Unless you’ve been living under a rock these
last years, you’ll have heard about the phenomenon known as ‘helicopter
parenting’. These are parents who won’t let their children experience failure
of any kind.
In the business world, this is known as micro-managing. “Micromanagement is a management style whereby a manager closely observes and/or controls the work of his/her subordinates or employees.”
In fact, leading a team isn’t all that
different from parenting. Not that team members are children nor should they be
treated as such, but stick with my analogy for a moment and you’ll see where
being a bottleneck requires some planning
CEOs and top flight managers are often
concerned with two issues:
- The amount of time they have to get tasks done that don’t relate to people management (which is often not enough!)—an issue every parent can relate to particularly when fights among siblings are a daily occurrence.
- Not becoming a bottleneck to work getting done.
The result is that in the aim of not becoming
the bottleneck, they become too available to their team. Like the parent who is
forever picking up after the older child who should know better, the analogic
results for a leader or manager is that is that they a) don’t have enough time
for point 1 and b) the team doesn’t learn to operate on their own.
Your team members must be set up to make decisions on their own, and fail if necessary. That is a far more valuable learning process than constantly stepping in to help them avoid all the pitfalls. Mentoring a team doesn’t necessarily mean making all the decisions for them and simply expecting them to execute; it means helping them find a way to making those decisions on their own.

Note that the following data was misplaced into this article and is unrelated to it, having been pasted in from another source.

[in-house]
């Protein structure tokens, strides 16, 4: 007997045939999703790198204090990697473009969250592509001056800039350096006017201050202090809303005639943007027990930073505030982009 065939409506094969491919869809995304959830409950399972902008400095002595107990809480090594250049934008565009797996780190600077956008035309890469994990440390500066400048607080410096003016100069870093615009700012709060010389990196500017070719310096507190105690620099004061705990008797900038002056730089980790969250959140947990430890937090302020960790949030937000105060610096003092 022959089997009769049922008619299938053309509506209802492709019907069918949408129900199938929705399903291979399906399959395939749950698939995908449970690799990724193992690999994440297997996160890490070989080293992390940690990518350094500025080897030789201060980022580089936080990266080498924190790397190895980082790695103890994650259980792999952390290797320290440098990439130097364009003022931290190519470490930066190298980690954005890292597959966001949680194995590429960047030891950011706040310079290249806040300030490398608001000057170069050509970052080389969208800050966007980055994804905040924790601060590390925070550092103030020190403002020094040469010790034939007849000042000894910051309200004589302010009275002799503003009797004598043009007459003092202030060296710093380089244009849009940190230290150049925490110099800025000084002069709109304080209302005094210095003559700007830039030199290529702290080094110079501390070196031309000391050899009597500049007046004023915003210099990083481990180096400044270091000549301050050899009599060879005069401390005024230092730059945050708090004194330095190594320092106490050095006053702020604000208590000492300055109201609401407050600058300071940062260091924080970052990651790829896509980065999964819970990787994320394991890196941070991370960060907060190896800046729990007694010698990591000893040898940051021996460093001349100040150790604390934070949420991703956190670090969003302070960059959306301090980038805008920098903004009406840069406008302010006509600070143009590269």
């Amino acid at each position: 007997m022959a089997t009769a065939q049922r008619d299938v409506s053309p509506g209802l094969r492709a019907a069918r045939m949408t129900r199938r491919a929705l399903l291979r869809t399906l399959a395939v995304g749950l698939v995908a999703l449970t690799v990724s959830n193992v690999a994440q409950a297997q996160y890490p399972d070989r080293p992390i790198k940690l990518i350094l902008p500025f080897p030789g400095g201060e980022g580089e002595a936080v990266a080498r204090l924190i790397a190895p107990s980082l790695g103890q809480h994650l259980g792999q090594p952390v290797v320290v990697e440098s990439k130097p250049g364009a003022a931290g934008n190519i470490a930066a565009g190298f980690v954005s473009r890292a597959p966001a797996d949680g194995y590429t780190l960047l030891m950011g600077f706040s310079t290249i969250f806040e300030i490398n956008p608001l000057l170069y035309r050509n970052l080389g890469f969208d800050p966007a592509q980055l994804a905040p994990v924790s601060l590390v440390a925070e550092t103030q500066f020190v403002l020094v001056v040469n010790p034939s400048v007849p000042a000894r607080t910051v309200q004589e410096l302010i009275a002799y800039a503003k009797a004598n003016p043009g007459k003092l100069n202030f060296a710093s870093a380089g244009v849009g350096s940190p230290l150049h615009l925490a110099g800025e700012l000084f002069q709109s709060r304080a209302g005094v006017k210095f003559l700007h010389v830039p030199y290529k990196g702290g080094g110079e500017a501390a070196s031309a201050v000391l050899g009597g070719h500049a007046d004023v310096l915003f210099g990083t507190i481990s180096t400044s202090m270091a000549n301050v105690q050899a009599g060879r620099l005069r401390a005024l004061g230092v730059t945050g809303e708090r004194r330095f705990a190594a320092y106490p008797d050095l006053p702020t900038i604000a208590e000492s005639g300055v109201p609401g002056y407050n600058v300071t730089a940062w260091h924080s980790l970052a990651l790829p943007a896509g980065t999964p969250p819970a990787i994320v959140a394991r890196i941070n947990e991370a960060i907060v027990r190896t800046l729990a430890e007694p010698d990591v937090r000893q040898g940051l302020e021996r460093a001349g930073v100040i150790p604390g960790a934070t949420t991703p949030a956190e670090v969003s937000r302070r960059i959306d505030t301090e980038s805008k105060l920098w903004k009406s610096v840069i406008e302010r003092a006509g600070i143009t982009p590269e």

team members up to decide, not to fail
The previous point isn’t meant to say that you as a leader should set team members up to fail. Rather, you need to equip them with all the necessary tools and information so that they can make decisions without you. Non-helicopter parents do it all the time: they give their kids a certain level of freedom and the rules that surround that and let them go to it. As a leader, you need to think the same way with your team.
establishing the parameters and scope of their authority;
creative solutions, even if they ultimately don’t work out, by not punishing
decisions on a regular basis as a team and seeing where improvements can be
made, so that the review becomes a learning process for all.
team members some free range
Apply that to your team too: block off time to
be available to your team but also block off time where you’re not. Whether
that’s because you’re in conference or otherwise occupied, there are teams that
will gravitate to always asking for your input because they don’t feel
comfortable making decisions or have simply fallen into the habit.
Like the parent who wants their kids to be more independent over time, your team needs to be more independent and get into the habit of making a judgment call as to whether you really need to be brought into the decision in advance or whether it would be enough to fill you in later, at a pre-scheduled meeting.
A little trial and error where the errors
don’t result in punishment will help your team to function on their own a
little more, freeing up some of your time to focus on other priorities.
If you think about it, looking at the development of your team as a work in progress, as parents do with their children, you will be able to clearly see when they need a little boosting and encouragement and when they should be allowed to fly on their own. Giving your team independence is good for their development and feeling of accomplishment and it’s also good for your own satisfaction in your role. You can rest easy knowing that you’ve equipped them for the job you’re asking them to perform.
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